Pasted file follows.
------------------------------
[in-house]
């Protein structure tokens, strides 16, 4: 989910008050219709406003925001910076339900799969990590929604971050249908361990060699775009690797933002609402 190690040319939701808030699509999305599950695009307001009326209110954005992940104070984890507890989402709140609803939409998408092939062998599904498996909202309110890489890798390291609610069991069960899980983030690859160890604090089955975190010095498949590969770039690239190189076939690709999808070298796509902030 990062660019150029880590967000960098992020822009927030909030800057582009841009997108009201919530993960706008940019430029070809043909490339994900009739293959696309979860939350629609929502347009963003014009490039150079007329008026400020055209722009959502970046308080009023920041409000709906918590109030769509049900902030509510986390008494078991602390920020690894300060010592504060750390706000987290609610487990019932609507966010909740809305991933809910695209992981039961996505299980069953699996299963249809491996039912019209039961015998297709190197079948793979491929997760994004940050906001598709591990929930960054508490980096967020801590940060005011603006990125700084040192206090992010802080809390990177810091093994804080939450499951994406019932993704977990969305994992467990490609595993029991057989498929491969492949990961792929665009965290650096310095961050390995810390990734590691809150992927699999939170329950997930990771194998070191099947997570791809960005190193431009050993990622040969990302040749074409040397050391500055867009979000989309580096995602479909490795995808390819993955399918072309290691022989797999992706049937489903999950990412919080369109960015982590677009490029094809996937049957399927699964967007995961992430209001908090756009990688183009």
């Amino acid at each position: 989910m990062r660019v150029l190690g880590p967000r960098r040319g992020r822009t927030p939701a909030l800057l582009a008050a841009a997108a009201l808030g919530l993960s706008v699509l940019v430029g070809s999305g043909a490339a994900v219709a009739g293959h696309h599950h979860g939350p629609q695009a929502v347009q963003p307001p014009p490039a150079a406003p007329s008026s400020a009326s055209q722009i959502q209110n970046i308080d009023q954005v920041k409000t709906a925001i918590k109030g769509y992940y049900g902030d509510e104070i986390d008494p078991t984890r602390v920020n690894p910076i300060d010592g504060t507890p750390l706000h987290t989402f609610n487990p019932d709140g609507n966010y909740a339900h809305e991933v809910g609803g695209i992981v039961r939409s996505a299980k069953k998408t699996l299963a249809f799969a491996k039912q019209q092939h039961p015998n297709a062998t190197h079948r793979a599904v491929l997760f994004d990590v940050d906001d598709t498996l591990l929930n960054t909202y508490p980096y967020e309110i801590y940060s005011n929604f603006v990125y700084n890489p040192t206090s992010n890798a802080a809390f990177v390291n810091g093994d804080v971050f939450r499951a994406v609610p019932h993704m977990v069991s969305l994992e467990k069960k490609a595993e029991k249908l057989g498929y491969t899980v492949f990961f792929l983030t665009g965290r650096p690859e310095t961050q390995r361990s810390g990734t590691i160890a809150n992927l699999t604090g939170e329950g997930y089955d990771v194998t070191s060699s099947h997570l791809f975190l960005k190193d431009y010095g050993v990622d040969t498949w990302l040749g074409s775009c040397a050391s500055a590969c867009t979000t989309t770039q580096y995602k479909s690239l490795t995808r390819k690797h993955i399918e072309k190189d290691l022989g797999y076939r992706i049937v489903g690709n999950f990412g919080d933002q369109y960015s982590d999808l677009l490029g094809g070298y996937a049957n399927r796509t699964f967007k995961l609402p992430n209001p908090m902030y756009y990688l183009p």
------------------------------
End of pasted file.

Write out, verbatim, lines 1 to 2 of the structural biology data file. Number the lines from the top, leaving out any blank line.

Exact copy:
[in-house]
């Protein structure tokens, strides 16, 4: 989910008050219709406003925001910076339900799969990590929604971050249908361990060699775009690797933002609402 190690040319939701808030699509999305599950695009307001009326209110954005992940104070984890507890989402709140609803939409998408092939062998599904498996909202309110890489890798390291609610069991069960899980983030690859160890604090089955975190010095498949590969770039690239190189076939690709999808070298796509902030 990062660019150029880590967000960098992020822009927030909030800057582009841009997108009201919530993960706008940019430029070809043909490339994900009739293959696309979860939350629609929502347009963003014009490039150079007329008026400020055209722009959502970046308080009023920041409000709906918590109030769509049900902030509510986390008494078991602390920020690894300060010592504060750390706000987290609610487990019932609507966010909740809305991933809910695209992981039961996505299980069953699996299963249809491996039912019209039961015998297709190197079948793979491929997760994004940050906001598709591990929930960054508490980096967020801590940060005011603006990125700084040192206090992010802080809390990177810091093994804080939450499951994406019932993704977990969305994992467990490609595993029991057989498929491969492949990961792929665009965290650096310095961050390995810390990734590691809150992927699999939170329950997930990771194998070191099947997570791809960005190193431009050993990622040969990302040749074409040397050391500055867009979000989309580096995602479909490795995808390819993955399918072309290691022989797999992706049937489903999950990412919080369109960015982590677009490029094809996937049957399927699964967007995961992430209001908090756009990688183009």